Dr. Saria and team member, Deryl Gage, posing with a pet patient

Last September, Dr. Rebecca Saria was faced with a dilemma: She was told that her employer, a Connecticut-based veterinary practice, could no longer provide a 50% discount on medical care to animal shelters, a community service that she’d been involved with for years.

“Shelters can’t accept new animals until the existing ones are healthy and adoptable. It’s part of the cycle,” Dr. Saria, a graduate of Cornell College of Veterinary Medicine, told a local Internet radio/television show. “Un-owned pets need top quality medical care, too.”

Spurred on by her life’s mission to help animals, she quit her job and started Gold Coast Mobile Veterinary Service, a full-service mobile veterinary practice, so she could treat pet patients her way.

“Now, I can provide veterinary care discounts to shelters to help make animals more adoptable, plus utilize whatever method of medicine I see fit to treat the pet patient,” Dr. Saria says.

Dr. Saria cuddling with a pet patient

On the Road
Dr. Saria’s workspace is a used, mobile surgical van equipped with everything you’d find in a normal veterinary practice office, including diagnostic equipment, instruments, computers and a fax machine.

She and her two-person team travel to appointments in the Gold Coast region of Connecticut, which includes neighborhoods along the coast in Fairfield County from Greenwich to New Haven. However, if someone outside of this area really needs her help, she’ll pick up shop and travel there.

“Think of me as an ‘old-style veterinarian,’” Dr. Saria says. “But with a twist.”

And one with a busy schedule, too.

Dr. Saria standing in front of her mobile surgical unit
Photo courtesy of George Gombossy

Once a week, Dr. Saria and her team visit a local animal shelter and provide discounted services to pets in need. Every Wednesday, she holds office hours at Thomaston Feed & Grain, a local store that provides special food for ill pets to help them recover.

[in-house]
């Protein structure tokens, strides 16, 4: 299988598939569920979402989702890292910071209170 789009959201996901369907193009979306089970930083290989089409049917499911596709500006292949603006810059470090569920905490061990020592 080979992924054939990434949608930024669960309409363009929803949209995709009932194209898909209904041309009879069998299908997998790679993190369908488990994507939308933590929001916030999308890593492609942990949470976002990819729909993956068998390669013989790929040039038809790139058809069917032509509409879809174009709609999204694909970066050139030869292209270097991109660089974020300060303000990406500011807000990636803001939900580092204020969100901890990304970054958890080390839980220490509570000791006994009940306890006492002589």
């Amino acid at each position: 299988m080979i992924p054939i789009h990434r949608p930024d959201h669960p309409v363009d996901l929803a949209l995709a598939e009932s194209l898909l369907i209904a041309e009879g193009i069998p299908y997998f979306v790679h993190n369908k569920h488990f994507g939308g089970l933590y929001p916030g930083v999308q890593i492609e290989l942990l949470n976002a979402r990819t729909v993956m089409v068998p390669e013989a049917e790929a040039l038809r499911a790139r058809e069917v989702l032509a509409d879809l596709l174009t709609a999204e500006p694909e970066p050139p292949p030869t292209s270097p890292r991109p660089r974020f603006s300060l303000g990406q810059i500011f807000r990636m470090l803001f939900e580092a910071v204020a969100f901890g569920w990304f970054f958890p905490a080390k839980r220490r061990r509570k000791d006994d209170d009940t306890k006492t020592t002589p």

Gold Coast also recently partnered with Urban Impact, a neighborhood soup kitchen. On the first Tuesday of every month, the Gold Coast team offers free veterinary care for homeless families’ pets on a first come, first served basis. Services include general check-ups, antibiotic prescriptions and vaccines.

House Calls
Besides wanting to help shelter animals, Dr. Saria also founded a mobile practice so she could honor what she sees as one of the most critical aspects of veterinary care—the interaction between the veterinarian, the pet and the pet parent.

She said it’s important to examine pets in their relaxed home settings and understand their life, including the location of the food and water bowls, the type of bedding the pet sleeps on, temperatures in the home and even air quality. Through these observations, Dr. Saria is able to diagnose problems that may otherwise be missed.

Dr. Saria performing surgery in her mobile unit

For instance, a pet parent recently called Dr. Saria and said her Yorkie wasn’t eating well and was losing weight. The parent had taken her dog to the veterinarian for several rounds of blood work and all of the tests came back normal. Over the phone, Dr. Saria couldn’t get a sense of what might be wrong with the Yorkie either, so she decided to make a house visit.

The minute she stepped in the door, she saw that the little dog was stumbling around. Right away she connected this symptom to the Yorkie’s liver problem.

“Pets can be terrified to leave the comfort of their surroundings. With Gold Coast, I’m able to go into the home and personally connect with animals as a part of the family,” Dr. Saria says. “It’s truly a blessing to help pets this way.”

Dr. Saria and her team will sometimes even perform surgery at a client’s house. This way, pet parents can assist in the procedure and even be there when their animal wakes up to comfort them.